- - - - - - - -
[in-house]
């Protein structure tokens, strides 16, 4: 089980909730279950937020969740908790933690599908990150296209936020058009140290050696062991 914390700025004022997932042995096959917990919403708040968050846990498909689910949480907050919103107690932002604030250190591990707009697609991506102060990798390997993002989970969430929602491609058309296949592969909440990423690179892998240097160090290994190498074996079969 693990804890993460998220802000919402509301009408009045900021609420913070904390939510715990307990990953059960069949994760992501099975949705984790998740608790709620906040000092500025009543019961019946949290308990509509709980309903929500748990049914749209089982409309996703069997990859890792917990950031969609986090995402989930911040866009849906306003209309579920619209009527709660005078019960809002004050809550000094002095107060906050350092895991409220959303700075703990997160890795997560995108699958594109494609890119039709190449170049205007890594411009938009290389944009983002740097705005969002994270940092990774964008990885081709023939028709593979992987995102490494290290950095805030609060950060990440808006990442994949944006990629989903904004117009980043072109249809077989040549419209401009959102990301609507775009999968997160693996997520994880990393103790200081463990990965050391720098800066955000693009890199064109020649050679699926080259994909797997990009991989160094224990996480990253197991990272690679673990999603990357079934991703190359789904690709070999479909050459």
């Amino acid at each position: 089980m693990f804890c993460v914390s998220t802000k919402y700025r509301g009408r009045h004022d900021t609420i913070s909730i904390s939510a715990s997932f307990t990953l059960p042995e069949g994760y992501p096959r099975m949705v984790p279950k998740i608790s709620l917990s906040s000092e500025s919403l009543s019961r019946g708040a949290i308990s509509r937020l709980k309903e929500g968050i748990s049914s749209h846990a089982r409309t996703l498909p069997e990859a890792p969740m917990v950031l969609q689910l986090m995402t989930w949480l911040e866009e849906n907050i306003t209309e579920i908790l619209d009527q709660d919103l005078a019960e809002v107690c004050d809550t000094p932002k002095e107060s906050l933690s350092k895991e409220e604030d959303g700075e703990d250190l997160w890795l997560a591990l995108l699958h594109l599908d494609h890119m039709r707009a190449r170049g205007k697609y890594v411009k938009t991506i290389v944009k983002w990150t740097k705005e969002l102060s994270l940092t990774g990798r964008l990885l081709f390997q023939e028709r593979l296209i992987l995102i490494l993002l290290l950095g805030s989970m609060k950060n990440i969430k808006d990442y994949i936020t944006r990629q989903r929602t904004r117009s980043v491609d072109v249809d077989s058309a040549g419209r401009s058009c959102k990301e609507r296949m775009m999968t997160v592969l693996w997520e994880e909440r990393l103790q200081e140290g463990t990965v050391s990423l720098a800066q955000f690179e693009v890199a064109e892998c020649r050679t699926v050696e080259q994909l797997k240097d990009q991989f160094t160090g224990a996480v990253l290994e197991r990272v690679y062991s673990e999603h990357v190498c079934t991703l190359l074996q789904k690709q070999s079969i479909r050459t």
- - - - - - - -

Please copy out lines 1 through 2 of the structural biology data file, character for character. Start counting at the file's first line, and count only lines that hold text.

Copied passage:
[in-house]
């Protein structure tokens, strides 16, 4: 089980909730279950937020969740908790933690599908990150296209936020058009140290050696062991 914390700025004022997932042995096959917990919403708040968050846990498909689910949480907050919103107690932002604030250190591990707009697609991506102060990798390997993002989970969430929602491609058309296949592969909440990423690179892998240097160090290994190498074996079969 693990804890993460998220802000919402509301009408009045900021609420913070904390939510715990307990990953059960069949994760992501099975949705984790998740608790709620906040000092500025009543019961019946949290308990509509709980309903929500748990049914749209089982409309996703069997990859890792917990950031969609986090995402989930911040866009849906306003209309579920619209009527709660005078019960809002004050809550000094002095107060906050350092895991409220959303700075703990997160890795997560995108699958594109494609890119039709190449170049205007890594411009938009290389944009983002740097705005969002994270940092990774964008990885081709023939028709593979992987995102490494290290950095805030609060950060990440808006990442994949944006990629989903904004117009980043072109249809077989040549419209401009959102990301609507775009999968997160693996997520994880990393103790200081463990990965050391720098800066955000693009890199064109020649050679699926080259994909797997990009991989160094224990996480990253197991990272690679673990999603990357079934991703190359789904690709070999479909050459």